Making a difference for a 14-year-old boy in NYC

by Alex Pender   on March 8, 2017

For the past year-and-a-half, a team of pro bono attorneys at JPMorgan Chase have been working with Ronald*, a 14-year-old boy from Honduras. Vice President and Assistant General Counsel Bonnie Tucker, and Vice President and Assistant General Counsel Kristen Murray, are leading the team; without them, Ronald would have no one to represent him in court.

 

“After gaining the trust and respect of their client, Bonnie and Kristen learned important facts about Ronald’s story and were able to present arguments in Family Court as to why their client should be issued a special findings order,” said KIND Pro Bono Coordinating Attorney Chelsea Sahai. “After success in Family Court, Bonnie and Kristen were able to secure Special Immigrant Juvenile Status for their client, and protection in the U.S.”

 

KIND asked Bonnie and Kristen about their dedication to working on these children’s cases and their partnership with
KIND:

 

Q&A

  • How did you become involved in working with KIND and what has inspired you the most in continuing to partner with KIND?

We are fortunate to work for a company that promotes pro bono service throughout the organization and is truly dedicated to improving the communities in which it serves. After participating in a legal department pro bono day of service, we were inspired to look for additional pro bono opportunities. We selected KIND because of its important work focused on helping and protecting children and the ability to use our litigation skills.

  • What was your biggest lesson-learned or personal growth moment during the process of working with unaccompanied children?

We were amazed at Ronald’s bravery in overcoming so many challenges at such a young age, including making the long and dangerous journey to reunite with his father. We realized that Ronald’s life was at a crossroads – either he would remain with his family in the United States and build a new life, or he would return to uncertainty and violence in his native country. It was gratifying to be able to use our legal skills to help Ronald and his family navigate this difficult process.

  • Can you share a bit about Ronald’s case: what it was like meeting him for the first time? Why did he have to come to the US? Was this your first time working with a child client? Would he have been able to do this on his own?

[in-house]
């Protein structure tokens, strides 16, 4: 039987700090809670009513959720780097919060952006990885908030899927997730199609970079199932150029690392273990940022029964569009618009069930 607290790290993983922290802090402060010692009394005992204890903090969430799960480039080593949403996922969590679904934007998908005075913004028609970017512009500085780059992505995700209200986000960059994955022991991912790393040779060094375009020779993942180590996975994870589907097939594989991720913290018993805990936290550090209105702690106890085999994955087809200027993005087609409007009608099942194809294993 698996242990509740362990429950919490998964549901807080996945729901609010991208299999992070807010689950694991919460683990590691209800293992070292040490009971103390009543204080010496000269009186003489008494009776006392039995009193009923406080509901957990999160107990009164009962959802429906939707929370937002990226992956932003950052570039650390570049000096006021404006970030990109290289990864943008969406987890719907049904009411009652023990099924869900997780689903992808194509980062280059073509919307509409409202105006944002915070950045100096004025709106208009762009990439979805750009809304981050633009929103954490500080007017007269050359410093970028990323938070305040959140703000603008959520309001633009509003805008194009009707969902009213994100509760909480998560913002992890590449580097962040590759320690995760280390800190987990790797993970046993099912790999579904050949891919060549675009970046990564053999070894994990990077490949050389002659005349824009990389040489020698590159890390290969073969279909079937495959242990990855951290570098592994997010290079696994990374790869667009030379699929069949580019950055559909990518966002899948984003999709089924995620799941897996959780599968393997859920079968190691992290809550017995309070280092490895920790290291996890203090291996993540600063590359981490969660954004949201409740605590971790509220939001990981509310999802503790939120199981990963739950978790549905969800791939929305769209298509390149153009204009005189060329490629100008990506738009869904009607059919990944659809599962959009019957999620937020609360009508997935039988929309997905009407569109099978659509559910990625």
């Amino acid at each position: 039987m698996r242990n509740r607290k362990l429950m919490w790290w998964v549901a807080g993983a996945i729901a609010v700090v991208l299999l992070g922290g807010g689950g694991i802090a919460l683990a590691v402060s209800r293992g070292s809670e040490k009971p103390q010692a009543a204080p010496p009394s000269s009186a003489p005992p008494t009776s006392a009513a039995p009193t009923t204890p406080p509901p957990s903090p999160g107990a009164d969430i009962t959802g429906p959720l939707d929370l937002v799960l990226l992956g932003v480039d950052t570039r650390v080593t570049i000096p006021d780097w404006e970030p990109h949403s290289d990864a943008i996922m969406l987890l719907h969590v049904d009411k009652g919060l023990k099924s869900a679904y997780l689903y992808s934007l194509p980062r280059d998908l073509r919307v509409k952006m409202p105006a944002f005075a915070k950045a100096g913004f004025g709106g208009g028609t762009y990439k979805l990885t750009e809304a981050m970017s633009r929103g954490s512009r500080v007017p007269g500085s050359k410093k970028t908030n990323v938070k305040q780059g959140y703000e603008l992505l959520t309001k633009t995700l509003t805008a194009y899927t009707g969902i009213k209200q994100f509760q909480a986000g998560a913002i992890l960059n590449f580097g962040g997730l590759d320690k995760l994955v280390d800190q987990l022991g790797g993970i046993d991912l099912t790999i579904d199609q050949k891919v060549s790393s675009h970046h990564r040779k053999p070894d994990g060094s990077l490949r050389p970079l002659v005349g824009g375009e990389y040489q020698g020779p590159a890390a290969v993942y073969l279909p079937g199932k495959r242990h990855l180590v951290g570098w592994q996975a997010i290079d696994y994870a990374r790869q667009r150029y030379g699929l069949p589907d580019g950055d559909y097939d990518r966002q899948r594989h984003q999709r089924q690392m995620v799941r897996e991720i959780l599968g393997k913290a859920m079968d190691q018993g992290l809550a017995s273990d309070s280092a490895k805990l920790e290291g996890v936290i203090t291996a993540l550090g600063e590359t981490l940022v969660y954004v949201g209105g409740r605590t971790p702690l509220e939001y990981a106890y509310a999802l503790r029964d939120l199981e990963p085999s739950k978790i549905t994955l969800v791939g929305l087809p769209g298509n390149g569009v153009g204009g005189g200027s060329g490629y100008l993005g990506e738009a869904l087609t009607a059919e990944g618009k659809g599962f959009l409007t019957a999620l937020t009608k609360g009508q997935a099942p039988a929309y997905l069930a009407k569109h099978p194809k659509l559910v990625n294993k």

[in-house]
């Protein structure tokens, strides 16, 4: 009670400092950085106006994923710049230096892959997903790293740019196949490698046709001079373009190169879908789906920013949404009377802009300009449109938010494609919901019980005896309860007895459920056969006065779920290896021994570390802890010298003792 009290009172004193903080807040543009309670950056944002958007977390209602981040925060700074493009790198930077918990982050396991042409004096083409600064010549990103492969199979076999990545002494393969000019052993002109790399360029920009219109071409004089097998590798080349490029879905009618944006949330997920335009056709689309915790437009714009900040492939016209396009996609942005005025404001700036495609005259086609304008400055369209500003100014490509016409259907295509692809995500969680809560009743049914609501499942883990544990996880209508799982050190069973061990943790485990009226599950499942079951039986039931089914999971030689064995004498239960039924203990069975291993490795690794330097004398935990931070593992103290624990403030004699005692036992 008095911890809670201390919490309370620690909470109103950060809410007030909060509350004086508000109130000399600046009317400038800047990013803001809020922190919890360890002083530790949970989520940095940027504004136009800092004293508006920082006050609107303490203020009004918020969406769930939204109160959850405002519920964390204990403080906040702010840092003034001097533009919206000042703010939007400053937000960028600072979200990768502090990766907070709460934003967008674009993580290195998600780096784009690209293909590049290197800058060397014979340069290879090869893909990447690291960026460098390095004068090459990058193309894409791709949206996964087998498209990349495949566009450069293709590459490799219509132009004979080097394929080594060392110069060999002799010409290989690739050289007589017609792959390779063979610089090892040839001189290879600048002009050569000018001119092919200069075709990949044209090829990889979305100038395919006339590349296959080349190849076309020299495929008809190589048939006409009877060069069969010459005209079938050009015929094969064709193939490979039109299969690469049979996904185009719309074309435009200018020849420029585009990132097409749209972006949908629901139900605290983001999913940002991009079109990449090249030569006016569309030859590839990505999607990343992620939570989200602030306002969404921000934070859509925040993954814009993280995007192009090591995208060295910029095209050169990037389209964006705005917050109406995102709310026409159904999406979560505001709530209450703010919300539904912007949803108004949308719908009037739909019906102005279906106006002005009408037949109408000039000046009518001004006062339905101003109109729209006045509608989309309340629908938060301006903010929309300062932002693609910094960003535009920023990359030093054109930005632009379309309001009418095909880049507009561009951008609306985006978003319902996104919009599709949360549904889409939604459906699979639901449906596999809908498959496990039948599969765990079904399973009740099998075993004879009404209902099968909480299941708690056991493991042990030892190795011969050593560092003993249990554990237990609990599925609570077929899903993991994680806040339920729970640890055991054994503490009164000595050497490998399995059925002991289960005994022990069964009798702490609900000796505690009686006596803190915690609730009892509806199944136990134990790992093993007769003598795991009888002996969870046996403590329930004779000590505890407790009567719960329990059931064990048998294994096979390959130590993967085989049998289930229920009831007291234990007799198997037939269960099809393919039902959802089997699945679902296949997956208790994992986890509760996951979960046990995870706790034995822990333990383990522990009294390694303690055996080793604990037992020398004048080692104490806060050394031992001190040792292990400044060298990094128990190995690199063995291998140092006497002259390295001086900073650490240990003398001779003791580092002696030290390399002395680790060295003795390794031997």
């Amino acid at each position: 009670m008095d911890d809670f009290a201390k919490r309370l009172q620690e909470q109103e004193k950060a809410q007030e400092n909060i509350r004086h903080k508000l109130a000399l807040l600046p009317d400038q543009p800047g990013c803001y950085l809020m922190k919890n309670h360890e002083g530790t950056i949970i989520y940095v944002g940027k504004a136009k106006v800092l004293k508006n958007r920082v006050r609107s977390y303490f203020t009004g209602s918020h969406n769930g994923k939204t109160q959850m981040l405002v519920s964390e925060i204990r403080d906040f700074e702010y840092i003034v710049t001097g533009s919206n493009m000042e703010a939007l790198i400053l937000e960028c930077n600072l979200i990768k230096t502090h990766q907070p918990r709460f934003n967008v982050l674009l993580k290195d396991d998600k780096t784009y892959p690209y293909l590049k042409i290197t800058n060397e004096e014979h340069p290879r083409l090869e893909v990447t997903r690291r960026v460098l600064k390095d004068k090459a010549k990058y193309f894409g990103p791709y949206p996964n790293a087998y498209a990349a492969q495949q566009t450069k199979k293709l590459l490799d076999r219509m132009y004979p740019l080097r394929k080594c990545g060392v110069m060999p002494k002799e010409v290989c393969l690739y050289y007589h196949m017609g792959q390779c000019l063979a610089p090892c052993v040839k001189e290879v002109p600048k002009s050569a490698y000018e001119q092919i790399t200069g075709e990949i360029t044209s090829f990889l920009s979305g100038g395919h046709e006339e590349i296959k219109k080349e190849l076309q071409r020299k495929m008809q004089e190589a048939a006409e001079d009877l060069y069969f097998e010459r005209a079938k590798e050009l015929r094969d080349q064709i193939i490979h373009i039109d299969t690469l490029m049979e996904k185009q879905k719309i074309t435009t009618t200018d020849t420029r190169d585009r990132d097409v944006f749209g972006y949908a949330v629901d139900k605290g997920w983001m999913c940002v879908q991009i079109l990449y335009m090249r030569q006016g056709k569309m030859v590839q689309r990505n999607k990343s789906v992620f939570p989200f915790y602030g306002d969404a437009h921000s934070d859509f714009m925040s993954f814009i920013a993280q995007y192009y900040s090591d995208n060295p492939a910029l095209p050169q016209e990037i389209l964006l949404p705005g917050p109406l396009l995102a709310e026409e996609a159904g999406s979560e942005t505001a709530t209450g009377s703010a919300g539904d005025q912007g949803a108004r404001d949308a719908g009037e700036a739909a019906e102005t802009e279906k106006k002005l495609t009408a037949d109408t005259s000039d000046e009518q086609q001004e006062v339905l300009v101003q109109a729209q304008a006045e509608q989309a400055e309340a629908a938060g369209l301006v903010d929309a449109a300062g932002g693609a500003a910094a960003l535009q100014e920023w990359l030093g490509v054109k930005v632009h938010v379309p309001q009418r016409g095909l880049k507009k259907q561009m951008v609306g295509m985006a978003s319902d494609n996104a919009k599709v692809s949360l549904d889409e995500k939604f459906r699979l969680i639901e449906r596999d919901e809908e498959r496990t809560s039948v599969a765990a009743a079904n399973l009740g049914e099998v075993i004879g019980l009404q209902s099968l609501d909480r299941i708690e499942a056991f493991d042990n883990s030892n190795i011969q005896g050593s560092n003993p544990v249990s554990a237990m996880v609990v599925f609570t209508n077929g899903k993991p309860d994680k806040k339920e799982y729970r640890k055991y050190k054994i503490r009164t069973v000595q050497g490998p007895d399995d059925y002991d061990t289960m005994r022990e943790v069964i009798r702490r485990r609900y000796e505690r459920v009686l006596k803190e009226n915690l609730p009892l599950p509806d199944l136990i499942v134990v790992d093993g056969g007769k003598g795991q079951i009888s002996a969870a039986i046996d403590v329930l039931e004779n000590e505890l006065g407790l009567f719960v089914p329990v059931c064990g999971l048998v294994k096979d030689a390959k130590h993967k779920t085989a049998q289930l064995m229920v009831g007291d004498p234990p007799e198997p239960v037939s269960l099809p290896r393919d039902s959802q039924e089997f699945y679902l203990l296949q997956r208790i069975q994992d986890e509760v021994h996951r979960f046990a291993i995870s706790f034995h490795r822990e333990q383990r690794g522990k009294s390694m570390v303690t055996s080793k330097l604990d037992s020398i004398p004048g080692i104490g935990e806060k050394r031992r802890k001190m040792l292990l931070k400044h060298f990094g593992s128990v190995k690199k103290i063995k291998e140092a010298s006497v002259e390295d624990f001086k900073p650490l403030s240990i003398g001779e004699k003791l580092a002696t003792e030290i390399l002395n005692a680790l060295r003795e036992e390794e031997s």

As a toddler, Ronald was abandoned by his mother and was left under the care of his paternal grandparents. While he enjoyed living with his grandparents, he was worried about their ability to continue to care for him due to their advancing age and declining health, as well as increased gang violence in his home town.

While Ronald was quiet during our first meeting and intimidated by the process, he soon began to relax and confide in us about his journey and fears. Despite the enormity of the situation, he was still just like any other kid—joking around with us, talking about school, girlfriends and soccer.

Given the complexity of the court systems, the multiple appearances required in both family court and immigration court, the numerous submissions to US Citizenship and Immigration Services (USCIS) and the language barriers, it would have been challenging for Ronald and his father to navigate this process without legal assistance. Our litigation backgrounds and KIND’s support helped us to successfully navigate some of the challenges that arose throughout the representation.

  • What aspects of this pro bono work are different from the everyday work you do at JPMorgan Chase and what would you say to other attorneys considering taking a case from KIND?

While we greatly enjoy working with our business clients, the work we do with KIND provides a way to impact people’s daily lives and well-being in a wholly different manner – in the case of Ronald, enabling him to be with his family . We were with Ronald and his father when the family court granted the guardianship petition and issued the Special Immigration Juvenile Status order. It was wonderful to see the joy and relief they experienced knowing they would be able to build a new future together. This experience also gave us the opportunity to collaborate with colleagues with whom we don’t regularly get the opportunity to work.

  • Why is it important for attorneys to engage as advocates for pro bono issues such as vulnerable, unaccompanied children?

In addition to attorneys having a professional responsibility to provide pro bono legal services, it is personally fulfilling to utilize our legal skills to help someone navigate a difficult situation that would otherwise be very challenging. Something that may be fairly easy for us to handle could in fact be life-changing for a client. Additionally, from a professional standpoint, pro bono representations provide a great opportunity to sharpen and develop new legal skills.

 

*Child’s name and certain information have been changed to protect his identity.

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